As bombs rain down over Gaza, the bodies of innocent children, both dead and injured, are piling up in hospital.
Three children lie on a steel tray inside a Gaza hospital, which now doubles as a morgue. But what’s common with the victims is many have black ink on their skin.
“We received some cases where the parents wrote the names of their children on the legs and abdomen,” Dr Abdul Rahman Al Masri, the head of the emergency department at Al-Aqsa Martyrs Hospital, told CNN.
Parents are taking the extraordinary action as they fear “anything could happen” to their children and that no one could identify them if they fall victim to Israel’s relentless retaliation for the October 7 Hamas attacks.
The dead overnight from Saturday into Sunday exceeded 200, many innocent children, Dr Al Masri told CNN.
“What we noticed today is that many parents [are] writing the names of their children on their legs so they can get identified after airstrikes and if they get lost. This is a new phenomenon that just started in Gaza.”
“Many of the children are missing, many get here with their skulls broken... and it’s impossible to identify them, only through that writing do they get identified.”
Wounded Palestinians sit in Al-Shifa hospital in Gaza City. Photo / AP
Airstrikes on the most densely populated territory in the world have seen hundreds of children pulled from the rubble, many unrecognisable from their injuries.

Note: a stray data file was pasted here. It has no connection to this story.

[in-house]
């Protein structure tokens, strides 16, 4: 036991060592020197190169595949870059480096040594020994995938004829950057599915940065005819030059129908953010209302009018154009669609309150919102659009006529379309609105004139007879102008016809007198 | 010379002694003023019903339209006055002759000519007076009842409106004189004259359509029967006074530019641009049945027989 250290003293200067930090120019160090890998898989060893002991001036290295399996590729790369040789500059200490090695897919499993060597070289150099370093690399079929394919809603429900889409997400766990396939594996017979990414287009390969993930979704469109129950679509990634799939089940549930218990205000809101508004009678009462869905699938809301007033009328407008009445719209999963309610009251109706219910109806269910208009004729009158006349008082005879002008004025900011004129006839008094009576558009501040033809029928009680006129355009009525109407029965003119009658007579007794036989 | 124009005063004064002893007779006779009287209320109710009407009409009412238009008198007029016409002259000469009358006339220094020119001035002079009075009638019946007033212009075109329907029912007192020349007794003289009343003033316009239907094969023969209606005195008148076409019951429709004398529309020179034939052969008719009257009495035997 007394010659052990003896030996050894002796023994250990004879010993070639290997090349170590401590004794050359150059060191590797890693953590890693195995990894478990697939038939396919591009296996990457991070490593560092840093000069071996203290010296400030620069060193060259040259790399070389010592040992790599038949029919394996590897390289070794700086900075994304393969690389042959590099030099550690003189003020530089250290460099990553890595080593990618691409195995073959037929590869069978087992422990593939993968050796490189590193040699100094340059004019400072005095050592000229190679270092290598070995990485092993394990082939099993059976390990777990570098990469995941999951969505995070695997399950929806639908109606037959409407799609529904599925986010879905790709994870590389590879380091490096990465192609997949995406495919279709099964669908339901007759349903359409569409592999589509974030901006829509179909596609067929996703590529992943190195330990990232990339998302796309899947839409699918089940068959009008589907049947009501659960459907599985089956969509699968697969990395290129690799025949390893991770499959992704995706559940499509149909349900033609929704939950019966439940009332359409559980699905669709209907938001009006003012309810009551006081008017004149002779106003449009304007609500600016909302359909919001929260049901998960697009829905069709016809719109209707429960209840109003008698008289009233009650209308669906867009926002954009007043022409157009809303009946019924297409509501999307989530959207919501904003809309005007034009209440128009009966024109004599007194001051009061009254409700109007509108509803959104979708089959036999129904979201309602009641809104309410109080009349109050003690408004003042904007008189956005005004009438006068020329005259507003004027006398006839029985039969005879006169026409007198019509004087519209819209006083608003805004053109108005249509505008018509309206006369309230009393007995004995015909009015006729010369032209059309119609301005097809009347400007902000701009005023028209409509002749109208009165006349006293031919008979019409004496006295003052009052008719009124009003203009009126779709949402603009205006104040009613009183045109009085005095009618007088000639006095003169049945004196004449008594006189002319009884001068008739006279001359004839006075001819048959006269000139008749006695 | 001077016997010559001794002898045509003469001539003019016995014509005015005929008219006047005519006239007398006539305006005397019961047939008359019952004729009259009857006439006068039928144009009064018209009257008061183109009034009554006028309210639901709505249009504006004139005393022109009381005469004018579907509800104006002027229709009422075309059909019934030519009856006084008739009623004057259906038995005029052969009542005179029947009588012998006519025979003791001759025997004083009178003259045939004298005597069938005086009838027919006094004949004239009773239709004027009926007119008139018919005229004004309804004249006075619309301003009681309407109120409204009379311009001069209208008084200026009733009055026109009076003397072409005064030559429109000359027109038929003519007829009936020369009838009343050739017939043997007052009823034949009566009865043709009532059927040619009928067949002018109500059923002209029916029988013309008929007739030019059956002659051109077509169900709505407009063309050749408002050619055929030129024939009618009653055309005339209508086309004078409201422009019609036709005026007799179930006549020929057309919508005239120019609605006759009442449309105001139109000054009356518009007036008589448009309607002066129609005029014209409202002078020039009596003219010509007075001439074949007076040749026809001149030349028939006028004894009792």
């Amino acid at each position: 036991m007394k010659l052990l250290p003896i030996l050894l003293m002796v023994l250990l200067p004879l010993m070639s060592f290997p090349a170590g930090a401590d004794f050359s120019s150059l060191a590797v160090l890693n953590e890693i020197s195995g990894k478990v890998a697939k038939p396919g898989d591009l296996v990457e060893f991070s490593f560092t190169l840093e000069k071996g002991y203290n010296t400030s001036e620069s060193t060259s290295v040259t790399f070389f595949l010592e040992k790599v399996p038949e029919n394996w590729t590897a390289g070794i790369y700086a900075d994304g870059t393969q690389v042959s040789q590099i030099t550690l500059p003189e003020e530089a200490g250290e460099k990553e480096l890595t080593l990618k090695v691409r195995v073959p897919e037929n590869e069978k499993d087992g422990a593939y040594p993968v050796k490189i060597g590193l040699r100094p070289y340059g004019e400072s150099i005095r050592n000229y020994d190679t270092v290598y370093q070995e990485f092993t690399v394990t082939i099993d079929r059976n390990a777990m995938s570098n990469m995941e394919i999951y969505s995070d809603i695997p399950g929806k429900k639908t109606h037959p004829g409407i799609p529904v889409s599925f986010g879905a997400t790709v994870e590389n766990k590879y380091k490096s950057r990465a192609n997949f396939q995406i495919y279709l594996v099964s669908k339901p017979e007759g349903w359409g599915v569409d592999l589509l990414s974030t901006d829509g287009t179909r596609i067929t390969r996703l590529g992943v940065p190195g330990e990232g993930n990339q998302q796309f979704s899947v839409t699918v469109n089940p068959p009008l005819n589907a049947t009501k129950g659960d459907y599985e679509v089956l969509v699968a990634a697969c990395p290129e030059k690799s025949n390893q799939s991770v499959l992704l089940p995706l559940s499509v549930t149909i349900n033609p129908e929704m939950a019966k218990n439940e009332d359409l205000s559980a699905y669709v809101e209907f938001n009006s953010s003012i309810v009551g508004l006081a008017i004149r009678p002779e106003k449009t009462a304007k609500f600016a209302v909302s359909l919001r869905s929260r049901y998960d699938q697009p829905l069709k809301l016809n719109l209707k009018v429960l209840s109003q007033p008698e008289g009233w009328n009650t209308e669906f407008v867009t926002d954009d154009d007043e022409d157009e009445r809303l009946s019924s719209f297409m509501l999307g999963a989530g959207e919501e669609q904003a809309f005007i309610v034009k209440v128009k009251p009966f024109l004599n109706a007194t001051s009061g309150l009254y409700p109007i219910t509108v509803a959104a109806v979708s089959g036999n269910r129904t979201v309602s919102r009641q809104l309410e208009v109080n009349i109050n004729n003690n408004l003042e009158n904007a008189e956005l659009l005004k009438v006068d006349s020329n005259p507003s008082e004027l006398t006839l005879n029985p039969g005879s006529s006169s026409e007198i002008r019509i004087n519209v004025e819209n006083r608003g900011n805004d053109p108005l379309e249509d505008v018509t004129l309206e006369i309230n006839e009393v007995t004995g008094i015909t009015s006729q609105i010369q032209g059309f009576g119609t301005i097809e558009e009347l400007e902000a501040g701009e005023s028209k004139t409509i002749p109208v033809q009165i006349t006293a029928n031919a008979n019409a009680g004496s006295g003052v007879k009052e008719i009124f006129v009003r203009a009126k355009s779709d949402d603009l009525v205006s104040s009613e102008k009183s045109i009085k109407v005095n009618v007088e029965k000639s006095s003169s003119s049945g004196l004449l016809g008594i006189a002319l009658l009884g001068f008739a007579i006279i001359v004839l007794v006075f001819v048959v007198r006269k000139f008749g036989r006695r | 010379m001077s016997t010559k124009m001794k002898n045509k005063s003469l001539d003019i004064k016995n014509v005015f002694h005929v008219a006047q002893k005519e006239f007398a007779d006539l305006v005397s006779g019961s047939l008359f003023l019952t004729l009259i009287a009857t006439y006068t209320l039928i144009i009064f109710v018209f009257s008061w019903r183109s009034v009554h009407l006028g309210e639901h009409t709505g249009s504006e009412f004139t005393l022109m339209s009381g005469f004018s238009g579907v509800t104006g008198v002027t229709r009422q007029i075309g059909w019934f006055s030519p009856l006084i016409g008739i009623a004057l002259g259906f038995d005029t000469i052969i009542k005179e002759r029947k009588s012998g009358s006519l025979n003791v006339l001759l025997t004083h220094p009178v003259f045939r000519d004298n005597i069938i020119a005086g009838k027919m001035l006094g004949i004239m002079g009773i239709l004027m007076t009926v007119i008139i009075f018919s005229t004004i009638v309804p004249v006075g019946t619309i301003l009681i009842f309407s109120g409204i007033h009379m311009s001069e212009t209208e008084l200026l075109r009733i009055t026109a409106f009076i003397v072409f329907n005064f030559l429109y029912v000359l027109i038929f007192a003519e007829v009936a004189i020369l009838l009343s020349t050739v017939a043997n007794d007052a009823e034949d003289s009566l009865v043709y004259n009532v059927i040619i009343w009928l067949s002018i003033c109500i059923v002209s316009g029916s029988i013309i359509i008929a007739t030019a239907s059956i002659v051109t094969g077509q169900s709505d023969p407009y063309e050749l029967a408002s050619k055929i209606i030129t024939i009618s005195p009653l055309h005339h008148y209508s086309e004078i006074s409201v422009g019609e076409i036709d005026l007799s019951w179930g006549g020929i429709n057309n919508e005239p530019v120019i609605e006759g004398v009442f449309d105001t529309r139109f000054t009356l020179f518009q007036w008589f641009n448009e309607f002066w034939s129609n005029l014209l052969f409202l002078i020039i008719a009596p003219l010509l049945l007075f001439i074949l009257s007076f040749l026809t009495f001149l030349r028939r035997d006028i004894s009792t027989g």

- 'Relief she is safe': Hamas releases two hostages, US urges for more talks
- 'We are in a nightmare now': Gaza residents live in hell as war rages
- Gaza awaits aid from Egypt as Israel readies troops for ground assault
Surgeries performed with no painkillers
The injury toll is mounting so quickly and crucial medical supplies are so low doctors in Gaza have been forced to operate on victims without painkillers, according to Doctors Without Borders.
Leo Cans, who is head of mission in Jerusalem for the group also known as Medecins Sans Frontieres, told CNN on Monday dwindling supplies meant surgical operations were proceeding “without the correct dose of narcotics, without the correct dose of morphine”.
“In terms of pain management, it’s not happening. We currently have people being operated on without having morphine. It just happened to two kids,” Cans said. “We have a lot of kids that are unfortunately among the wounded, and I was discussing with one of our surgeons, who received a 10-year-old yesterday, burnt on 60 per cent of the body surface, and he didn’t end up having painkillers.”